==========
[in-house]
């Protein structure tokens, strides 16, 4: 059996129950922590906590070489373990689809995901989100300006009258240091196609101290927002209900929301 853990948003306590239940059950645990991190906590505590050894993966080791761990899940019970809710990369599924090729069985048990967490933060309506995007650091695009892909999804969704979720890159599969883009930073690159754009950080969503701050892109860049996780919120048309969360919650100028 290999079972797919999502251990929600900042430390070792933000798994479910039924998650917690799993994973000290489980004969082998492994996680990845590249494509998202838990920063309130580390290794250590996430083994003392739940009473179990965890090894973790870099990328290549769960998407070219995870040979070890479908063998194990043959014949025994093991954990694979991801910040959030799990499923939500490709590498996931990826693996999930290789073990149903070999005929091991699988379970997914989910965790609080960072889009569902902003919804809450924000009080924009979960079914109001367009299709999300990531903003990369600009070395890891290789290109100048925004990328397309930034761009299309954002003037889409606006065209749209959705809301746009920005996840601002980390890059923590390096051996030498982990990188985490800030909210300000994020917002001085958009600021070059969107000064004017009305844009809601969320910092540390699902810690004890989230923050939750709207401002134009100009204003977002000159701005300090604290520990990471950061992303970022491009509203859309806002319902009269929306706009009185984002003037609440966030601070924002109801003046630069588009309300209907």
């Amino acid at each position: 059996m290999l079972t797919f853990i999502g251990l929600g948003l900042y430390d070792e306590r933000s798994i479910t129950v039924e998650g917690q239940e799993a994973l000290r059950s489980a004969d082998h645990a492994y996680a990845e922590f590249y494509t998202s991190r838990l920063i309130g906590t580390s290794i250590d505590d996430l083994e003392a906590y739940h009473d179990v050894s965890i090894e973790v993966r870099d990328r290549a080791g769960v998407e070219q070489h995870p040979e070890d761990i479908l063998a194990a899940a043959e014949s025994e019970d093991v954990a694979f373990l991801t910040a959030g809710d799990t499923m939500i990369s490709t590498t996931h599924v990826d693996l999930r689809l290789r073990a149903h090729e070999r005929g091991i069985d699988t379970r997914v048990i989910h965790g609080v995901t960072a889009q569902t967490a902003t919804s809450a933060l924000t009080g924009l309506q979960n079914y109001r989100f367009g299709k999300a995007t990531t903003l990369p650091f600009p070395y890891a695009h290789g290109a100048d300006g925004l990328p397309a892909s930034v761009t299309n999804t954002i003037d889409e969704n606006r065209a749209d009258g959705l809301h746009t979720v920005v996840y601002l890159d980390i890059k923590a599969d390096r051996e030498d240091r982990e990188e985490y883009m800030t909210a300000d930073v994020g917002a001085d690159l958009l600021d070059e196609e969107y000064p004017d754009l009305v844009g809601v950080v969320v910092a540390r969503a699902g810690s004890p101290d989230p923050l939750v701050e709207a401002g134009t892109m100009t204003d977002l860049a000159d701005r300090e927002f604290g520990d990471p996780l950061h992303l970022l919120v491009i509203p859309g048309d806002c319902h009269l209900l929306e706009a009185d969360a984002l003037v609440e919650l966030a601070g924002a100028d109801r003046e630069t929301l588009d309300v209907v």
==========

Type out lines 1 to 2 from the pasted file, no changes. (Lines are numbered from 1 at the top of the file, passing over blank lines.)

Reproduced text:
[in-house]
């Protein structure tokens, strides 16, 4: 059996129950922590906590070489373990689809995901989100300006009258240091196609101290927002209900929301 853990948003306590239940059950645990991190906590505590050894993966080791761990899940019970809710990369599924090729069985048990967490933060309506995007650091695009892909999804969704979720890159599969883009930073690159754009950080969503701050892109860049996780919120048309969360919650100028 290999079972797919999502251990929600900042430390070792933000798994479910039924998650917690799993994973000290489980004969082998492994996680990845590249494509998202838990920063309130580390290794250590996430083994003392739940009473179990965890090894973790870099990328290549769960998407070219995870040979070890479908063998194990043959014949025994093991954990694979991801910040959030799990499923939500490709590498996931990826693996999930290789073990149903070999005929091991699988379970997914989910965790609080960072889009569902902003919804809450924000009080924009979960079914109001367009299709999300990531903003990369600009070395890891290789290109100048925004990328397309930034761009299309954002003037889409606006065209749209959705809301746009920005996840601002980390890059923590390096051996030498982990990188985490800030909210300000994020917002001085958009600021070059969107000064004017009305844009809601969320910092540390699902810690004890989230923050939750709207401002134009100009204003977002000159701005300090604290520990990471950061992303970022491009509203859309806002319902009269929306706009009185984002003037609440966030601070924002109801003046630069588009309300209907």